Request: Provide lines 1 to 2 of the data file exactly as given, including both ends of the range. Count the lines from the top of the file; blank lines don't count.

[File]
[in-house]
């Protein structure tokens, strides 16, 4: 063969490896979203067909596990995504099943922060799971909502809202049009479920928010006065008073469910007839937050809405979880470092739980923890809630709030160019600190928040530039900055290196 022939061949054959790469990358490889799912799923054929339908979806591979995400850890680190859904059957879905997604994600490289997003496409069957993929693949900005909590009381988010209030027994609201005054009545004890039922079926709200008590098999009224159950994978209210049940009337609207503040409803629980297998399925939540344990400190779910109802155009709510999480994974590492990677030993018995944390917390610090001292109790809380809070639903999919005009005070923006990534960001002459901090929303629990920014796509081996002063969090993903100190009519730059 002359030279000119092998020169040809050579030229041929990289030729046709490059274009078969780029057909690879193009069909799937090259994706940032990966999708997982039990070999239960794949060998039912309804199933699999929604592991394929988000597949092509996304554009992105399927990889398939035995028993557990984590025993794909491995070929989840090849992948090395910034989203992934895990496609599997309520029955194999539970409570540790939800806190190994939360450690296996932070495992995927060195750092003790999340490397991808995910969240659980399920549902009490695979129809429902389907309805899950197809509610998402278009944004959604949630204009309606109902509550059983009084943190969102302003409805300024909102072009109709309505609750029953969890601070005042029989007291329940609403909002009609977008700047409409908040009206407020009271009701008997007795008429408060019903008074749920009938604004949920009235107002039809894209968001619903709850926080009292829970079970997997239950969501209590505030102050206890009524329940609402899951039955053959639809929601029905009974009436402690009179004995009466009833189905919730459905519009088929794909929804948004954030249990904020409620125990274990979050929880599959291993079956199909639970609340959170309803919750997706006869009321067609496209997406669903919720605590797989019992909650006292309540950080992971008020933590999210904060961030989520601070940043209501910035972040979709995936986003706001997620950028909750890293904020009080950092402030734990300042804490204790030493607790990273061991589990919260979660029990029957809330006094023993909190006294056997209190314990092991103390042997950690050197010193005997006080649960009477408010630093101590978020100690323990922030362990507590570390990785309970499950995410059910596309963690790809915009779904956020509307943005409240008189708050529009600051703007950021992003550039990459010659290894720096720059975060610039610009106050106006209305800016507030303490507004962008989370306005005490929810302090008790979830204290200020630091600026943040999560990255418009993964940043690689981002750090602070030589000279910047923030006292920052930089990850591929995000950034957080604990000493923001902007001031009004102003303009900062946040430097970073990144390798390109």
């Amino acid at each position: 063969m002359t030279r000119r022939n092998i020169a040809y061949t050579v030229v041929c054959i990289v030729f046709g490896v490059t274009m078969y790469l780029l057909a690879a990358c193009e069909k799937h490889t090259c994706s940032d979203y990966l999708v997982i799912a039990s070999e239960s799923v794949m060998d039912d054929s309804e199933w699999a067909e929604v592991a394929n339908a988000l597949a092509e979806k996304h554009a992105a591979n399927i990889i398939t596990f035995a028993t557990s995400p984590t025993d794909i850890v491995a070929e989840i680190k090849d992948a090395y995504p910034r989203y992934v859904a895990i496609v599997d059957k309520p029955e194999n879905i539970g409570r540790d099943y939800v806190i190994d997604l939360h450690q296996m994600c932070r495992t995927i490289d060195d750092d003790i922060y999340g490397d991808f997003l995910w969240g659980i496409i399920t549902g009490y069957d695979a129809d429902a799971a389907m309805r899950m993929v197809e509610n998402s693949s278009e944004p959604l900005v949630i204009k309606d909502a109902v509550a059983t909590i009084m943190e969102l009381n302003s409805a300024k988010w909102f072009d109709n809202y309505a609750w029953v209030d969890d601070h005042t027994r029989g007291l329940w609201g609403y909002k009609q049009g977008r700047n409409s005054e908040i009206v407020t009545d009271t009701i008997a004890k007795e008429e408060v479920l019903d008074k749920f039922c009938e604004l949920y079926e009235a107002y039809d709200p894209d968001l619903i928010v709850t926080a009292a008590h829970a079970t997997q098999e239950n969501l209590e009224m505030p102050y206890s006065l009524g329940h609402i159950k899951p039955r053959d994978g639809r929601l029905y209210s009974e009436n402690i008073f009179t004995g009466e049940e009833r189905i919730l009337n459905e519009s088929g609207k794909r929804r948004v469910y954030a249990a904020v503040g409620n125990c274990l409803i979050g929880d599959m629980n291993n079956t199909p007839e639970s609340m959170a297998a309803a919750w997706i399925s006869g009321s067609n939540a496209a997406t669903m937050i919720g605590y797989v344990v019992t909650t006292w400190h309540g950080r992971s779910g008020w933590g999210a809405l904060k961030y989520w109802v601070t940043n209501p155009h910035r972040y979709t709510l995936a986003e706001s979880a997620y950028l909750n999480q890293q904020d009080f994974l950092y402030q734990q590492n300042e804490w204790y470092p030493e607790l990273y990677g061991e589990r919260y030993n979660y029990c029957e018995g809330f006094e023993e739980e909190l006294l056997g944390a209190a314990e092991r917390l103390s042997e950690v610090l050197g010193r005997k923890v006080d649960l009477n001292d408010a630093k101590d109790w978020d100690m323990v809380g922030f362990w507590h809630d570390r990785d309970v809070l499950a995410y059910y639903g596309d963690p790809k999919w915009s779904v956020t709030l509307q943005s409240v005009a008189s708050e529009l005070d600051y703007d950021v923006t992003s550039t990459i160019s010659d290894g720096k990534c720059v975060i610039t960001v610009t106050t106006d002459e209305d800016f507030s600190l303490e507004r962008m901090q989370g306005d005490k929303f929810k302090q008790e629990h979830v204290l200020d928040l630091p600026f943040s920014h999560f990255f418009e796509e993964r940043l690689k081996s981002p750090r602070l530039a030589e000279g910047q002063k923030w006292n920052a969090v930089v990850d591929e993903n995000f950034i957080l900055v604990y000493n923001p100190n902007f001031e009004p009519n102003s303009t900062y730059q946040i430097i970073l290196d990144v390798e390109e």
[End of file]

[in-house]
């Protein structure tokens, strides 16, 4: 063969490896979203067909596990995504099943922060799971909502809202049009479920928010006065008073469910007839937050809405979880470092739980923890809630709030160019600190928040530039900055290196 022939061949054959790469990358490889799912799923054929339908979806591979995400850890680190859904059957879905997604994600490289997003496409069957993929693949900005909590009381988010209030027994609201005054009545004890039922079926709200008590098999009224159950994978209210049940009337609207503040409803629980297998399925939540344990400190779910109802155009709510999480994974590492990677030993018995944390917390610090001292109790809380809070639903999919005009005070923006990534960001002459901090929303629990920014796509081996002063969090993903100190009519730059 002359030279000119092998020169040809050579030229041929990289030729046709490059274009078969780029057909690879193009069909799937090259994706940032990966999708997982039990070999239960794949060998039912309804199933699999929604592991394929988000597949092509996304554009992105399927990889398939035995028993557990984590025993794909491995070929989840090849992948090395910034989203992934895990496609599997309520029955194999539970409570540790939800806190190994939360450690296996932070495992995927060195750092003790999340490397991808995910969240659980399920549902009490695979129809429902389907309805899950197809509610998402278009944004959604949630204009309606109902509550059983009084943190969102302003409805300024909102072009109709309505609750029953969890601070005042029989007291329940609403909002009609977008700047409409908040009206407020009271009701008997007795008429408060019903008074749920009938604004949920009235107002039809894209968001619903709850926080009292829970079970997997239950969501209590505030102050206890009524329940609402899951039955053959639809929601029905009974009436402690009179004995009466009833189905919730459905519009088929794909929804948004954030249990904020409620125990274990979050929880599959291993079956199909639970609340959170309803919750997706006869009321067609496209997406669903919720605590797989019992909650006292309540950080992971008020933590999210904060961030989520601070940043209501910035972040979709995936986003706001997620950028909750890293904020009080950092402030734990300042804490204790030493607790990273061991589990919260979660029990029957809330006094023993909190006294056997209190314990092991103390042997950690050197010193005997006080649960009477408010630093101590978020100690323990922030362990507590570390990785309970499950995410059910596309963690790809915009779904956020509307943005409240008189708050529009600051703007950021992003550039990459010659290894720096720059975060610039610009106050106006209305800016507030303490507004962008989370306005005490929810302090008790979830204290200020630091600026943040999560990255418009993964940043690689981002750090602070030589000279910047923030006292920052930089990850591929995000950034957080604990000493923001902007001031009004102003303009900062946040430097970073990144390798390109």